We measured I/Ca in an extensive Phanerozoic collection of shallow marine carbonates likely forming within the top 200 m of the water column and compiled these values with published data (table S1 and Fig. 1A). Maximum I/Ca values for individual localities were generally low in the Proterozoic, except for periods that have been associated with potential atmospheric Po2 rises [e.g., the Great Oxidation Event (12)] and some Neoproterozoic carbon isotope excursions (11, 15), when maximum values temporarily increased to Cenozoic levels (3 to 4 μmol/mol) (Fig. 1A). Paleozoic maximum values are comparable to those of the Proterozoic, despite a relatively short spike during the Devonian, at about 400 million years (Ma) ago, when the 75th percentile values reached Cenozoic levels. Break-point analyses indicate a step change at Triassic to early Jurassic (~200 Ma ago, fig. S1), after which maximum values remain above 4 μmol/mol and 75th percentile values are mostly higher than 3 μmol/mol (6, 13). The Devonian I/Ca excursion and the step change at ~200 Ma ago are two key observations in this data compilation.

Fig. 1 Carbonate I/Ca through time.

(A) Candlestick plot showing ranges of I/Ca values for Proterozoic (red) (11, 15), Paleozoic (blue), and Meso-Cenozoic (purple). Boxes mark the 25th and 75th percentiles of values at each locality, and the whiskers show the maximum and minimum. The Proterozoic values from dolostones are I/(Mg + Ca). (B) Number of samples measured at each section. (C) Relative frequency distributions of I/Ca.

The stark contrast between predominantly low Paleozoic values and high Meso-Cenozoic values (excluding the Triassic, i.e., <200 Ma ago) cannot be explained by sampling biases. The sample size for the Paleozoic (n = 894) is comparable to that for the Proterozoic (n = 1078) and the Meso-Cenozoic (n = 926). The sampling density (number of samples per unit time) is similar for the Paleozoic and Meso-Cenozoic, although lower in the Proterozoic (Fig. 1B). For Paleozoic samples, we targeted carbonate- and fossil-rich (shallow) continental-shelf locations, i.e., relatively well-oxygenated settings, which are prone to recording high I/Ca values. By contrast, many Mesozoic data were generated from sections recording well-established global oceanic anoxic events, which, if anything, would bias that dataset toward low values. Cenozoic I/Ca values were measured in sediment coarse fractions, which may better preserve primary I/Ca signatures than bulk-rock samples. Existing early Cenozoic (14) and Cretaceous I/Ca data (13) are generally comparable across different lithologies, although comparisons between the Cenozoic and other periods are more tenuous. The current dataset has relatively denser sample coverage for intervals coinciding with Earth system perturbations (e.g., major carbon-isotope excursions and mass extinctions) than for extended intervals with limited environmental changes, but this should not influence main features of the data compilation.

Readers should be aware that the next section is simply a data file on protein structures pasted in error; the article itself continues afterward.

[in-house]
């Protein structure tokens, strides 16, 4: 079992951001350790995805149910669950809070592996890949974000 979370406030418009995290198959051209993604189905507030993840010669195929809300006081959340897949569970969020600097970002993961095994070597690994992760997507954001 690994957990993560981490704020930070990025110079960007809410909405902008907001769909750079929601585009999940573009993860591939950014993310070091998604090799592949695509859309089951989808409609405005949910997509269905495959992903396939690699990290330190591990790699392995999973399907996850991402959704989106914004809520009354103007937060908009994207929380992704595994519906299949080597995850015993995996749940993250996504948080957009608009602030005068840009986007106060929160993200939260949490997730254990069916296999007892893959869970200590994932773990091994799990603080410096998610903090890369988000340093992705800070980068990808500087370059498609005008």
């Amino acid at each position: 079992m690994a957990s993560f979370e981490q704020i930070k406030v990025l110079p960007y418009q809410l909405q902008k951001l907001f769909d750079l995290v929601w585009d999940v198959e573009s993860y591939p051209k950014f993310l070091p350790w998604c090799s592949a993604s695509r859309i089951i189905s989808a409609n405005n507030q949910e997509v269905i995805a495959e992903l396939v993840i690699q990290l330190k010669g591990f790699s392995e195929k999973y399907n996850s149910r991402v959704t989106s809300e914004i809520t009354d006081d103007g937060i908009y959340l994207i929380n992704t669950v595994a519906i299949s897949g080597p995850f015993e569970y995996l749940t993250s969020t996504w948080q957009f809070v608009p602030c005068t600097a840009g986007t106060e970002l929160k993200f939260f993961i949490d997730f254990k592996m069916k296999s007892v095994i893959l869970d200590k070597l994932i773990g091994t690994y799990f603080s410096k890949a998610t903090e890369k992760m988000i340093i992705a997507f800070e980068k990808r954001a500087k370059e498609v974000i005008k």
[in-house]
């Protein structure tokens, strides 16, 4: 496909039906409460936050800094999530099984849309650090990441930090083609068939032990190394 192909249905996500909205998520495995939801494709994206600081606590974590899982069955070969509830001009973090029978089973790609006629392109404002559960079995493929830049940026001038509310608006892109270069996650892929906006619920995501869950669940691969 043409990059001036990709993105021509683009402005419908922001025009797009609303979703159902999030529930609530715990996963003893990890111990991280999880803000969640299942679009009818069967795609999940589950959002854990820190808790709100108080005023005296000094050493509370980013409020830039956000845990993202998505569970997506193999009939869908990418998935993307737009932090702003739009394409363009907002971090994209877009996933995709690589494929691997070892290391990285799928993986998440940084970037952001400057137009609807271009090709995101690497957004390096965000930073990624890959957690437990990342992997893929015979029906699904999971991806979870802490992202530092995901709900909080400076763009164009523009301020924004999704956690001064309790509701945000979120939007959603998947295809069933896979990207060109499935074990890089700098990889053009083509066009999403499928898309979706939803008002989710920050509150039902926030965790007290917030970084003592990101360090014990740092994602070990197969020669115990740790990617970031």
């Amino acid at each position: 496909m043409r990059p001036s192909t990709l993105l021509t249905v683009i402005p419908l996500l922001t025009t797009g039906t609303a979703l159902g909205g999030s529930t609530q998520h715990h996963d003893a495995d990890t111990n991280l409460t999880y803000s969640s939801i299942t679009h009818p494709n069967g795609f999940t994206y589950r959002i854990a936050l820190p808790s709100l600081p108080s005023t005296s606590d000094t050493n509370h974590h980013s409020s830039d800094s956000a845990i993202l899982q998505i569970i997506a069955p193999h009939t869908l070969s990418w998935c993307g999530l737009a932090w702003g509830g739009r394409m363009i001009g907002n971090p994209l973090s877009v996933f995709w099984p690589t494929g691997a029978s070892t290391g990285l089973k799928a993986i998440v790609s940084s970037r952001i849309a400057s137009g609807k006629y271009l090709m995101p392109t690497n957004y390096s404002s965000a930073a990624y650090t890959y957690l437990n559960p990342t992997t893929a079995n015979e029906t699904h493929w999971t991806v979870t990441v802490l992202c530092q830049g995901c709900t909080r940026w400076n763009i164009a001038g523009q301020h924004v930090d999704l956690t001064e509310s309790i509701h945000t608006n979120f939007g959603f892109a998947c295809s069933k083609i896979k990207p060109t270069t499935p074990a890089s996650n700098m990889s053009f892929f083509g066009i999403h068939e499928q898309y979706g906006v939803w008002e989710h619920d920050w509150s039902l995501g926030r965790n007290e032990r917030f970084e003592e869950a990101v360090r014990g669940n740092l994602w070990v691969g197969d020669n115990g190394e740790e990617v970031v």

I/Ca values can potentially be reduced during subaerial exposure, marine burial, and dolomitization, but no postdepositional alterations are known to increase I/Ca (11). A variety of diagenesis indicators were considered in previous studies of samples that we used here (7, 1517). In all of those case studies, the number of potentially altered samples was limited and did not influence the central trend of most of the data through time, as represented by the 25th and 75th percentile values (Fig. 1A). High I/Ca values throughout the record (Fig. 1A) are not consistently tied to a specific inferred primary carbonate mineralogy (e.g., calcite versus aragonite seas, fig. S2A). The distinct behaviors of I/Ca before and after ~200 Ma ago (Fig. 1A) cannot be explained by secular changes in seawater [Ca2+] (fig. S2B). No evidence suggests that differences in Paleozoic and Mesozoic I/Ca distributions were due to uniformly greater alteration of the Paleozoic samples (fig. S3). Lower relative standard deviations of neighboring samples in each section (i.e., smoother I/Ca profiles; fig. S4) may reflect better preservation of the Paleozoic than the Proterozoic samples (fig. S4).